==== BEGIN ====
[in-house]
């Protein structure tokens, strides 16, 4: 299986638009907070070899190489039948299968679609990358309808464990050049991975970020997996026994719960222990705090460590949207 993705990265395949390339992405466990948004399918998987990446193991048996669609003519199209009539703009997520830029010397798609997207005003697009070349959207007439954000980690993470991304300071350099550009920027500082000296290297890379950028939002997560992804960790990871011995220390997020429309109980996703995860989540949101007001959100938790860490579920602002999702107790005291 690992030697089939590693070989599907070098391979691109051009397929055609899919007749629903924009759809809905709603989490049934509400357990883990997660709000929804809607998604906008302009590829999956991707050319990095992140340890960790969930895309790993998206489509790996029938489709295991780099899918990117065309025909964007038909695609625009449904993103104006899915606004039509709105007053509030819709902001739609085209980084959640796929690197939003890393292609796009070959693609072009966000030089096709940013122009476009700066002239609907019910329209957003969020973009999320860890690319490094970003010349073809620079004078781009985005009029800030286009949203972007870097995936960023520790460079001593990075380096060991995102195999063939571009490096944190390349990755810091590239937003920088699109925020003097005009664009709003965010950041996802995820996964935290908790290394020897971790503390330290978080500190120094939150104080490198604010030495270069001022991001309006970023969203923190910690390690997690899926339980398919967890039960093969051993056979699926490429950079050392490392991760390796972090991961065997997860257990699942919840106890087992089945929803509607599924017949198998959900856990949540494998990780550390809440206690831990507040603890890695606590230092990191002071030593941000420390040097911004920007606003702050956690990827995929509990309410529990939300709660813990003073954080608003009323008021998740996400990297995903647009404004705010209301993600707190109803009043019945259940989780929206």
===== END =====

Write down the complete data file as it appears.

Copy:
[in-house]
């Protein structure tokens, strides 16, 4: 299986638009907070070899190489039948299968679609990358309808464990050049991975970020997996026994719960222990705090460590949207 993705990265395949390339992405466990948004399918998987990446193991048996669609003519199209009539703009997520830029010397798609997207005003697009070349959207007439954000980690993470991304300071350099550009920027500082000296290297890379950028939002997560992804960790990871011995220390997020429309109980996703995860989540949101007001959100938790860490579920602002999702107790005291 690992030697089939590693070989599907070098391979691109051009397929055609899919007749629903924009759809809905709603989490049934509400357990883990997660709000929804809607998604906008302009590829999956991707050319990095992140340890960790969930895309790993998206489509790996029938489709295991780099899918990117065309025909964007038909695609625009449904993103104006899915606004039509709105007053509030819709902001739609085209980084959640796929690197939003890393292609796009070959693609072009966000030089096709940013122009476009700066002239609907019910329209957003969020973009999320860890690319490094970003010349073809620079004078781009985005009029800030286009949203972007870097995936960023520790460079001593990075380096060991995102195999063939571009490096944190390349990755810091590239937003920088699109925020003097005009664009709003965010950041996802995820996964935290908790290394020897971790503390330290978080500190120094939150104080490198604010030495270069001022991001309006970023969203923190910690390690997690899926339980398919967890039960093969051993056979699926490429950079050392490392991760390796972090991961065997997860257990699942919840106890087992089945929803509607599924017949198998959900856990949540494998990780550390809440206690831990507040603890890695606590230092990191002071030593941000420390040097911004920007606003702050956690990827995929509990309410529990939300709660813990003073954080608003009323008021998740996400990297995903647009404004705010209301993600707190109803009043019945259940989780929206």